Variations on Death | Performing Arts Review | Chicago Reader

Variations on Death 

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VARIATIONS ON DEATH, Factory Theater, at the Athenaeum Theatre. Like sex, death has always been a potent source of comedy. So it's all the more surprising that a company with a stellar comedy track record like the Factory Theater should stumble so often and so humorlessly in this show tackling the subject of death.

Kevin Rich has penned 11 sketches, pretentiously termed "variations," about death and the afterlife, many of which start with promising if not always original premises. Sample: The first beings you encounter in heaven are a very tired doorman and a jaded, overworked clerk whose job it is to tell you your heavenly reward (in all cases sexual), then push you through the door. Every one of Rich's sketches overstays its welcome, however. And even those that feel only a little long are drained of comedy by Michael Mazzara's sloppy, unfocused direction and an uneven cast, some of whom telegraph punch lines or perform so blandly I wouldn't have known they were aiming for comedy if I hadn't been told.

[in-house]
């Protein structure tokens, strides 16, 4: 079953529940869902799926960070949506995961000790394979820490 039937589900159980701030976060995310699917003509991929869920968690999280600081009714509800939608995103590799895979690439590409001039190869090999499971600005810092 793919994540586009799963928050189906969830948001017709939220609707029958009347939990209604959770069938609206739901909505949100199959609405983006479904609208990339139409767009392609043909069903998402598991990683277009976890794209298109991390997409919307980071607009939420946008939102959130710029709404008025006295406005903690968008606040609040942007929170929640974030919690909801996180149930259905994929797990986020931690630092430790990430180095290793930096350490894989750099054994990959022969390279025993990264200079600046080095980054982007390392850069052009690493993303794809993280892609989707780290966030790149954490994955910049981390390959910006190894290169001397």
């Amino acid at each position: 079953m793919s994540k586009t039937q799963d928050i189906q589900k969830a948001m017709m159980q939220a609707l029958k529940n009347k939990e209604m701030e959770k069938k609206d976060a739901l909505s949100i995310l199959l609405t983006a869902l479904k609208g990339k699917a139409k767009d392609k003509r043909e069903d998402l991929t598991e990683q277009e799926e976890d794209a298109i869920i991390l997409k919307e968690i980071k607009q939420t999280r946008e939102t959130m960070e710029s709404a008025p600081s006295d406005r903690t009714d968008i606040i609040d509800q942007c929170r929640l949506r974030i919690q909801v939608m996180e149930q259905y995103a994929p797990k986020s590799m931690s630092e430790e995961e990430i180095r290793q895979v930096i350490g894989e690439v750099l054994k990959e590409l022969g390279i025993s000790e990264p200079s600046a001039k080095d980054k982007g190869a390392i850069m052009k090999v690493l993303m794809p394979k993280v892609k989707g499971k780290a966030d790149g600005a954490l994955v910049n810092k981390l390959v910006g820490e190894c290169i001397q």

There are a few good turns, however. Off-Loop veteran Allison Cain is always a pleasure, and I look forward to seeing relative newcomers like Mandy Schneider and Elizabeth Kelly--both of whom earn smiles in this otherwise grim evening--in other, better shows.

--Jack Helbig


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